Nah.

What should a care plan be?

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A plan for how I want to live (and die), now and in the future.

Who is it for?

Those who look after me when I am no longer able to. And those who look after me now, when I want my life to continue as I choose.

Every health or social care worker who provides support or treatment should read it and be able to contribute to it.

And I should own it and carry it with me, or give access to it if it’s stored somewhere, virtually or on paper.

This stuff is not new. But it’s not understood and applied in practice.

Have a look at this short cartoon, one of several put up on Youtube by Helen Sanderson, about what matters to you.

And here goes with a list of some of the things that I’d put in my plan. Just the ones I can share in public, of course. I do this to make people think about the small things that matter to me, that professionals cannot know unless they ask and take time to find out.

They make the difference between living as I choose or just existing; being positive even when feeling ill, or feeling hopeless and helpless. Going to bed thinking it’s been a worthwhile day. And getting up with an inner smile.

……..

I like a pint size mug of leaf tea, without milk or sugar. Never tea bags.

I like a shower before going to bed because my feet feel less painful and I sleep better.

I like walking alone with the dog in woods or fields, just being present, with my camera, listening and looking.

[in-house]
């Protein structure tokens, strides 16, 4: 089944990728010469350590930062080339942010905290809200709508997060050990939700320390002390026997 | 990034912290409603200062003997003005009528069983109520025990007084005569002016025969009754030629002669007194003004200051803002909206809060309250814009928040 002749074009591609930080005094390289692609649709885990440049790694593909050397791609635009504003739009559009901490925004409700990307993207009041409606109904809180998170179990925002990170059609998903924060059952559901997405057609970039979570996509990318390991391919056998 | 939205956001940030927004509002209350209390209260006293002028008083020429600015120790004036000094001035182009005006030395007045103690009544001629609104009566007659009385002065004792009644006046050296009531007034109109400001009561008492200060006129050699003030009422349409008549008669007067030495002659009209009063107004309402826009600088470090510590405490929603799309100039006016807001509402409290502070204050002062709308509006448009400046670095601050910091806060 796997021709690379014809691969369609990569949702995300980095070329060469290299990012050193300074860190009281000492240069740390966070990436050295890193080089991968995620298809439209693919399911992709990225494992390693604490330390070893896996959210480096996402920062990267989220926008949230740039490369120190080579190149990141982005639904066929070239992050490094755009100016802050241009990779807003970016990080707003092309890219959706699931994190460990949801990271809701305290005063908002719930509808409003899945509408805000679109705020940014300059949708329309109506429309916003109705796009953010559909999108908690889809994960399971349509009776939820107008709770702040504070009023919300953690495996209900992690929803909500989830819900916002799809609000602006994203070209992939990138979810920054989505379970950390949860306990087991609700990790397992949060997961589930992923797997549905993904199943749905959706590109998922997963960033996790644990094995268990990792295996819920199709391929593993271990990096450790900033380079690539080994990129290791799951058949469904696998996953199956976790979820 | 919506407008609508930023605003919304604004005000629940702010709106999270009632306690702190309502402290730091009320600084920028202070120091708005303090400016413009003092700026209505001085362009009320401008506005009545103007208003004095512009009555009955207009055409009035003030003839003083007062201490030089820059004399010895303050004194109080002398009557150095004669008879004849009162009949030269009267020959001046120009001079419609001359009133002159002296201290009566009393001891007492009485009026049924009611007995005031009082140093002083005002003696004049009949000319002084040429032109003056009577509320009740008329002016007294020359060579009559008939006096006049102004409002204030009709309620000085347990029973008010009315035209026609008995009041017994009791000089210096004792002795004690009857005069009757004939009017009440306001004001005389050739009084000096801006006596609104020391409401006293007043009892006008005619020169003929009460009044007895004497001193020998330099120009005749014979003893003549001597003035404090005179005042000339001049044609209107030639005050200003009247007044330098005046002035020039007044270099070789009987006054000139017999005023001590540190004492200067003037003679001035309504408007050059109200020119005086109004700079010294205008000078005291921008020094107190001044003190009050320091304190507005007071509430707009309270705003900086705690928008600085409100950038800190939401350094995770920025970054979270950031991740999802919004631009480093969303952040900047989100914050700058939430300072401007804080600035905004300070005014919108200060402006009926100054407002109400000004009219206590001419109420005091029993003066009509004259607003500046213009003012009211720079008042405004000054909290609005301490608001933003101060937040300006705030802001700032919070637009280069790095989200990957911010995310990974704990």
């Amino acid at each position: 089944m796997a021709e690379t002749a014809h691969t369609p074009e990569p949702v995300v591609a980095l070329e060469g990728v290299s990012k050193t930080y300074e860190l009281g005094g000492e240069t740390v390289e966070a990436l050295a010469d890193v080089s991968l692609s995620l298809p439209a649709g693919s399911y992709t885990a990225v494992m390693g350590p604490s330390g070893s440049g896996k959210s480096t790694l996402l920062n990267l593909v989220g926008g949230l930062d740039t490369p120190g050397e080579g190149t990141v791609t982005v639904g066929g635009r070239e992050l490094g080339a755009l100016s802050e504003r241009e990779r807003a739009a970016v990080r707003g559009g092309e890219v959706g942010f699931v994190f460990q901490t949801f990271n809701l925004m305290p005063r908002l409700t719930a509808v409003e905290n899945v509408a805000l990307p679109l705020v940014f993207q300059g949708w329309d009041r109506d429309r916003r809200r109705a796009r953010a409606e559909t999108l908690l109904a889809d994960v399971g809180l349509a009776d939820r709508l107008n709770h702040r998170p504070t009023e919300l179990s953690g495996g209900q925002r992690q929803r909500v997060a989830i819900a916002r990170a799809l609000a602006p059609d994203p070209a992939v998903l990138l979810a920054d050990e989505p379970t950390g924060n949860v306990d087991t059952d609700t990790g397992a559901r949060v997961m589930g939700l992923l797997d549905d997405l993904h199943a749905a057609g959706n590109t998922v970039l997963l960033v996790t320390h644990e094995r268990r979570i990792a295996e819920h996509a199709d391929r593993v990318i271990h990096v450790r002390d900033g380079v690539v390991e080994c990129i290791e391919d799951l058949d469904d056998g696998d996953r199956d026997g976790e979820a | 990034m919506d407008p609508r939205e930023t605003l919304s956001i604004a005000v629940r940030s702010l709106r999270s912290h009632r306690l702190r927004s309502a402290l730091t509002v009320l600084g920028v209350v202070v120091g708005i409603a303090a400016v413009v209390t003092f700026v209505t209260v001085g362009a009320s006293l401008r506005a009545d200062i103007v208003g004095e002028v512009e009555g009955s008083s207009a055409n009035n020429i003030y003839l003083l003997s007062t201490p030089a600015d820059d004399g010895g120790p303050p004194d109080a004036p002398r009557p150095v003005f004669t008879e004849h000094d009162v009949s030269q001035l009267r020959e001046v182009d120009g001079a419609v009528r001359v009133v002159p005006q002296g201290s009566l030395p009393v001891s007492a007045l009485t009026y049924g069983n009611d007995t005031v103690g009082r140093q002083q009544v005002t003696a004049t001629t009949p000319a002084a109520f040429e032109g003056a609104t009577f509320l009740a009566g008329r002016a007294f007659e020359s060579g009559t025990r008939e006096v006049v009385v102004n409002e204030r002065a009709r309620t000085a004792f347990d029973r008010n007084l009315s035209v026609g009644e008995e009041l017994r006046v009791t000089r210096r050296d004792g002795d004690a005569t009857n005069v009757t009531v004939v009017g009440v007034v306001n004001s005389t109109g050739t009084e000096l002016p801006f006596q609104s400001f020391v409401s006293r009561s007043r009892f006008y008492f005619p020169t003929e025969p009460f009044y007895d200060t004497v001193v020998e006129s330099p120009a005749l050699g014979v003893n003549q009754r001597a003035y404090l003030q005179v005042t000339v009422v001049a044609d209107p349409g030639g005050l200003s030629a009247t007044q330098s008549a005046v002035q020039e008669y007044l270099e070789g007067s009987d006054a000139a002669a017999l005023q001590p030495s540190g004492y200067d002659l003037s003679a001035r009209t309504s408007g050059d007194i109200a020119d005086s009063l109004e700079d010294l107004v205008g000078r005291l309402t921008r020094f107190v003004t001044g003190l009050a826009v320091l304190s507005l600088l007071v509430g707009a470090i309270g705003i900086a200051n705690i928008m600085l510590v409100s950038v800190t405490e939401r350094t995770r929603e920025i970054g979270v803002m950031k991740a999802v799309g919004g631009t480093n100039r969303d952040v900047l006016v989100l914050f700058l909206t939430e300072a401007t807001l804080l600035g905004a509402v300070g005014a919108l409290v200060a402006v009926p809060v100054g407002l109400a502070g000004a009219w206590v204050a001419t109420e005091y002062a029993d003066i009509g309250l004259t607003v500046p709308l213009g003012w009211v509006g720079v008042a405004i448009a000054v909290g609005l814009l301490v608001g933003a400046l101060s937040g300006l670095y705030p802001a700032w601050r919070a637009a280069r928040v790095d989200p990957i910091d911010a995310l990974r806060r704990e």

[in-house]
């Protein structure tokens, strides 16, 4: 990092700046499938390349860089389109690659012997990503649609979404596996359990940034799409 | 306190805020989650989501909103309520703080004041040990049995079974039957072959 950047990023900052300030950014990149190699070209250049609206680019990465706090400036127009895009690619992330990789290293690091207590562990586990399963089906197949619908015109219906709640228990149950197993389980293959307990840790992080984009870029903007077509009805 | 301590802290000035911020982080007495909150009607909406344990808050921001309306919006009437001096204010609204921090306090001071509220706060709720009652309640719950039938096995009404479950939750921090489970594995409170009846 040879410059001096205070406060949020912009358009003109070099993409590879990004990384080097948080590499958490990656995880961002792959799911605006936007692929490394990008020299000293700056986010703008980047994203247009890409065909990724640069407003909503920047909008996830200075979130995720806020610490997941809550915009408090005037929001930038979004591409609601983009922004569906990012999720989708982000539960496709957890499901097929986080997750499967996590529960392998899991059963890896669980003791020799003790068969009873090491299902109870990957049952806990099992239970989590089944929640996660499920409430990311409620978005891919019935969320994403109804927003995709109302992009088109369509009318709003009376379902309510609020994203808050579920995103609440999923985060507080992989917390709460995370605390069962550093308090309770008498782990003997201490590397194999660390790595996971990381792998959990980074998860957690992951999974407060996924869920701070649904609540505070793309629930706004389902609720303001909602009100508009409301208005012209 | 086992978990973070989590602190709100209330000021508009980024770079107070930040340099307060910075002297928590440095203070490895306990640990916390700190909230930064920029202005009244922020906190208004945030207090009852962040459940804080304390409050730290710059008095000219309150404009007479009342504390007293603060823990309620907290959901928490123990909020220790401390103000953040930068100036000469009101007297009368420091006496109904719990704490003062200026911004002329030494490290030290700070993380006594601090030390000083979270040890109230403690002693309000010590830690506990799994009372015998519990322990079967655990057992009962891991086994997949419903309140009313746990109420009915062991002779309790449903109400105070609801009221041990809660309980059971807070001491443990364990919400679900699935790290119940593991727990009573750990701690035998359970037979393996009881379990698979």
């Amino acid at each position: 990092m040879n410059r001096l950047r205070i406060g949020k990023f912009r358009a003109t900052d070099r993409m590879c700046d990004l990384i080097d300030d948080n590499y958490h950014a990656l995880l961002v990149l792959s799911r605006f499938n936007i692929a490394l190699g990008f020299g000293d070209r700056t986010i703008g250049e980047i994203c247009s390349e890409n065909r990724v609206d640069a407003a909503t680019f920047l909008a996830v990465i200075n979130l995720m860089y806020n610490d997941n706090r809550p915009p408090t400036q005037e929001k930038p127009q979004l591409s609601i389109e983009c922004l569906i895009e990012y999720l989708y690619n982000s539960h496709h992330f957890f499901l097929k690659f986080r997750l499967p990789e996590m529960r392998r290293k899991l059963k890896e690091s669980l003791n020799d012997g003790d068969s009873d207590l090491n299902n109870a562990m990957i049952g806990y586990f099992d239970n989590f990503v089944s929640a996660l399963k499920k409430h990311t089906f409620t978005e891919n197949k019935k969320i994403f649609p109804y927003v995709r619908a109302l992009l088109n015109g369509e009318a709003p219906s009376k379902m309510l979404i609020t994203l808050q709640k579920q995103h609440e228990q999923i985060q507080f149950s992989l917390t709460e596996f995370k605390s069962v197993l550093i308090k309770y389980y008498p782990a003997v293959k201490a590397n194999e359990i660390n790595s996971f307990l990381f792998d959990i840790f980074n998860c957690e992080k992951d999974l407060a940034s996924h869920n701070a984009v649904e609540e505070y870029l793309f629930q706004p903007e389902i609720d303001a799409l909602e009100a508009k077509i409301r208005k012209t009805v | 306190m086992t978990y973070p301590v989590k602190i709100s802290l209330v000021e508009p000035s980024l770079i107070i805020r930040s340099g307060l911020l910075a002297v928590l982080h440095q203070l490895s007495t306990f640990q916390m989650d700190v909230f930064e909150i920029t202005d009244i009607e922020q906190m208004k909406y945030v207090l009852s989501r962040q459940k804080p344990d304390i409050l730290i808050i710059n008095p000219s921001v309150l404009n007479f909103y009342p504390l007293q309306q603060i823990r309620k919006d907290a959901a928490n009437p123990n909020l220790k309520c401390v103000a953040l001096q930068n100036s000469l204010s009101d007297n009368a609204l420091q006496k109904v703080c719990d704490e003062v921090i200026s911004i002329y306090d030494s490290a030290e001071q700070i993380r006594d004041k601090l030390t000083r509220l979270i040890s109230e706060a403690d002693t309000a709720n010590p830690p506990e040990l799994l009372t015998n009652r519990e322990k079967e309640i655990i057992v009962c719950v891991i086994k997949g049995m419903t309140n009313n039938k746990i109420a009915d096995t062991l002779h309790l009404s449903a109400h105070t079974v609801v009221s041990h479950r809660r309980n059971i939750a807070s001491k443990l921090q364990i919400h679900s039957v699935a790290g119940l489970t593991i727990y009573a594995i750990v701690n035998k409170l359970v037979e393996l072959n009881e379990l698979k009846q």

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I like to sit for an hour with tea and the dog reading the Guardian on line after I’ve got up, before starting the day, with a window to look out of.

I like to cook, and I like strong tastes and spicy food.

I like to sit in the garden with a mug of tea, or beer in the evening, just listening and watching, browsing twitter and email, writing.

I like to wear crocs, sandals or, better still, no shoes.

I like espresso coffee made with an aero press.

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I like to make and eat proper, artisan pizza, not shop bought stuff.

I like to walk and garden, and can’t if I take blood pressure pills in the morning.

I like using my brain, thinking, analysing, challenging, and the stimulation of working with (most) nhs staff.

I don’t like overwhelming noise, bright lights, people I don’t know but have to talk to.

I don’t like interruptions or instructions when I’m cooking.

I like two pillows, and untucked sheets over my feet.

I like cutting the grass.

I like spending time with my children and their partners.

I like sowing seeds and growing veg and flowers and trees.

I don’t like having to talk to people when I’m out with the dog.

I don’t like the table being cleared before I finish eating. (I eat slowly.)

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I like lots of windows, and the curtains left open at night.

I like being greeted with a smile and a name when I meet Health staff who look after me.

I don’t like being called “luv” or “darling” or “petal” or “mate”. My name is George.

I like to have time to ask questions, to think things through, and to find to a conclusion, before leaving appointments.

I like to tinker in the piano from time to time.

I like to write… letters and blogs, and tweets and things.

I like to choose my company, and to talk about things I’m interested in and know about, not always what someone else says.

I don’t like listening to people with closed minds and uninformed prejudices.

I like eating kidneys and liver. And smoked bacon of course.

I like fresh brown bread, especially if I’ve made it.

……..

I could go on. But you get my drift?

These are what matter to me.

I leave medical care to medics, but I want to make the choices from their advice so I can go on living as I choose.

So always, always ask…

What matters to you?

What matters to me?